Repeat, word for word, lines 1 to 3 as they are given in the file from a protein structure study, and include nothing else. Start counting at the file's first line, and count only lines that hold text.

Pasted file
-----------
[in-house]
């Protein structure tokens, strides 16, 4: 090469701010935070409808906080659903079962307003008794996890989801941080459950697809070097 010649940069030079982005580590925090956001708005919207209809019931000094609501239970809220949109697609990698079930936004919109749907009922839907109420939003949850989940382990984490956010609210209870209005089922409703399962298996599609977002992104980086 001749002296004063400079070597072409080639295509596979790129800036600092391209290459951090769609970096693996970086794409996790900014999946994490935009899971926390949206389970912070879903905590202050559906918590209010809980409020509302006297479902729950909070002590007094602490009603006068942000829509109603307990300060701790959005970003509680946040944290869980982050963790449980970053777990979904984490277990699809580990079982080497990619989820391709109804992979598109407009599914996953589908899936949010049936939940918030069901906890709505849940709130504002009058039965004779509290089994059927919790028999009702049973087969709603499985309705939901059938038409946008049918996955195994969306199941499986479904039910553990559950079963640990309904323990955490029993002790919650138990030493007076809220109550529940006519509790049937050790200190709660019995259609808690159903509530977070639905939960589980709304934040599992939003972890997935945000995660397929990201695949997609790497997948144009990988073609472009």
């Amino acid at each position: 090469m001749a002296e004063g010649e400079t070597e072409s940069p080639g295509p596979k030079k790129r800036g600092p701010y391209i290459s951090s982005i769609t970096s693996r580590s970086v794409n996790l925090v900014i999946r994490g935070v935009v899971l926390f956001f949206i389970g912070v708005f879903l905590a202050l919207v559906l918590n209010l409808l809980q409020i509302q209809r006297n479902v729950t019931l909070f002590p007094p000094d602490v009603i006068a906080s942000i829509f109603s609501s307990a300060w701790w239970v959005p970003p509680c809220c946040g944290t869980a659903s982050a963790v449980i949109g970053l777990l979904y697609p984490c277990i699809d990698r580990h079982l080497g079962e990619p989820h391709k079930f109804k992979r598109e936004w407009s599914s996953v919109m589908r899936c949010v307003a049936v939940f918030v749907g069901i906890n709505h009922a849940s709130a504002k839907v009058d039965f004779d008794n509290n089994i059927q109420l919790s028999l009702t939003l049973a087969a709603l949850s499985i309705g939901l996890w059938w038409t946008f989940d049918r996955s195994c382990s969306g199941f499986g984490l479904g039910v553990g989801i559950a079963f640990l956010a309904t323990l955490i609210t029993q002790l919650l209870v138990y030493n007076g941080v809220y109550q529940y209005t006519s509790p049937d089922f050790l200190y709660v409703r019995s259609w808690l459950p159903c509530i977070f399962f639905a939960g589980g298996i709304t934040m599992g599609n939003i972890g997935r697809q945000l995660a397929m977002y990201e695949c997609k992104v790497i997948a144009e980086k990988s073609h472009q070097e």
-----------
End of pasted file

[in-house]
């Protein structure tokens, strides 16, 4: 090469701010935070409808906080659903079962307003008794996890989801941080459950697809070097 010649940069030079982005580590925090956001708005919207209809019931000094609501239970809220949109697609990698079930936004919109749907009922839907109420939003949850989940382990984490956010609210209870209005089922409703399962298996599609977002992104980086 001749002296004063400079070597072409080639295509596979790129800036600092391209290459951090769609970096693996970086794409996790900014999946994490935009899971926390949206389970912070879903905590202050559906918590209010809980409020509302006297479902729950909070002590007094602490009603006068942000829509109603307990300060701790959005970003509680946040944290869980982050963790449980970053777990979904984490277990699809580990079982080497990619989820391709109804992979598109407009599914996953589908899936949010049936939940918030069901906890709505849940709130504002009058039965004779509290089994059927919790028999009702049973087969709603499985309705939901059938038409946008049918996955195994969306199941499986479904039910553990559950079963640990309904323990955490029993002790919650138990030493007076809220109550529940006519509790049937050790200190709660019995259609808690159903509530977070639905939960589980709304934040599992939003972890997935945000995660397929990201695949997609790497997948144009990988073609472009």
């Amino acid at each position: 090469m001749a002296e004063g010649e400079t070597e072409s940069p080639g295509p596979k030079k790129r800036g600092p701010y391209i290459s951090s982005i769609t970096s693996r580590s970086v794409n996790l925090v900014i999946r994490g935070v935009v899971l926390f956001f949206i389970g912070v708005f879903l905590a202050l919207v559906l918590n209010l409808l809980q409020i509302q209809r006297n479902v729950t019931l909070f002590p007094p000094d602490v009603i006068a906080s942000i829509f109603s609501s307990a300060w701790w239970v959005p970003p509680c809220c946040g944290t869980a659903s982050a963790v449980i949109g970053l777990l979904y697609p984490c277990i699809d990698r580990h079982l080497g079962e990619p989820h391709k079930f109804k992979r598109e936004w407009s599914s996953v919109m589908r899936c949010v307003a049936v939940f918030v749907g069901i906890n709505h009922a849940s709130a504002k839907v009058d039965f004779d008794n509290n089994i059927q109420l919790s028999l009702t939003l049973a087969a709603l949850s499985i309705g939901l996890w059938w038409t946008f989940d049918r996955s195994c382990s969306g199941f499986g984490l479904g039910v553990g989801i559950a079963f640990l956010a309904t323990l955490i609210t029993q002790l919650l209870v138990y030493n007076g941080v809220y109550q529940y209005t006519s509790p049937d089922f050790l200190y709660v409703r019995s259609w808690l459950p159903c509530i977070f399962f639905a939960g589980g298996i709304t934040m599992g599609n939003i972890g997935r697809q945000l995660a397929m977002y990201e695949c997609k992104v790497i997948a144009e980086k990988s073609h472009q070097e």